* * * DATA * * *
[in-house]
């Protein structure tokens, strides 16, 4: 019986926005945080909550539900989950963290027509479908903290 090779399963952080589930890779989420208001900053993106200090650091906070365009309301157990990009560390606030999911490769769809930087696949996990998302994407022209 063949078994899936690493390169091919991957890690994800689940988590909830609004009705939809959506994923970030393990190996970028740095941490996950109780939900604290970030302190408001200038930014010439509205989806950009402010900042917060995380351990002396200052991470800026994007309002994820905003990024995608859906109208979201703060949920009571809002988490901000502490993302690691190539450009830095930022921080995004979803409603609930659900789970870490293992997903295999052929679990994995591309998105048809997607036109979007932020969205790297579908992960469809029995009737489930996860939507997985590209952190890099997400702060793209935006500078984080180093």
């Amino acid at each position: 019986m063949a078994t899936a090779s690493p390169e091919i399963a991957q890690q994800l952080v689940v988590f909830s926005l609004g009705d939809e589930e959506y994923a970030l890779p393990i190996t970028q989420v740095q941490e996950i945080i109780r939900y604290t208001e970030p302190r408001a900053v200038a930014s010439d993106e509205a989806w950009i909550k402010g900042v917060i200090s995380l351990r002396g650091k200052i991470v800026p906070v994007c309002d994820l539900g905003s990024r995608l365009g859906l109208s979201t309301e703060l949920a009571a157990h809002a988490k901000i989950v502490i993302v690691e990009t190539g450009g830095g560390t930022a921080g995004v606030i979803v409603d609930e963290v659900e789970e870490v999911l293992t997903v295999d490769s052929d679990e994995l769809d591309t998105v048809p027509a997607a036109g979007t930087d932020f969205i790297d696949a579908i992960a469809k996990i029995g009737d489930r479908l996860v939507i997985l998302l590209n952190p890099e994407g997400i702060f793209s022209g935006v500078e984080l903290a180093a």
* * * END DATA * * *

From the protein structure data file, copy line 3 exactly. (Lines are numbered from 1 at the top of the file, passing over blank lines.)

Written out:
């Amino acid at each position: 019986m063949a078994t899936a090779s690493p390169e091919i399963a991957q890690q994800l952080v689940v988590f909830s926005l609004g009705d939809e589930e959506y994923a970030l890779p393990i190996t970028q989420v740095q941490e996950i945080i109780r939900y604290t208001e970030p302190r408001a900053v200038a930014s010439d993106e509205a989806w950009i909550k402010g900042v917060i200090s995380l351990r002396g650091k200052i991470v800026p906070v994007c309002d994820l539900g905003s990024r995608l365009g859906l109208s979201t309301e703060l949920a009571a157990h809002a988490k901000i989950v502490i993302v690691e990009t190539g450009g830095g560390t930022a921080g995004v606030i979803v409603d609930e963290v659900e789970e870490v999911l293992t997903v295999d490769s052929d679990e994995l769809d591309t998105v048809p027509a997607a036109g979007t930087d932020f969205i790297d696949a579908i992960a469809k996990i029995g009737d489930r479908l996860v939507i997985l998302l590209n952190p890099e994407g997400i702060f793209s022209g935006v500078e984080l903290a180093a």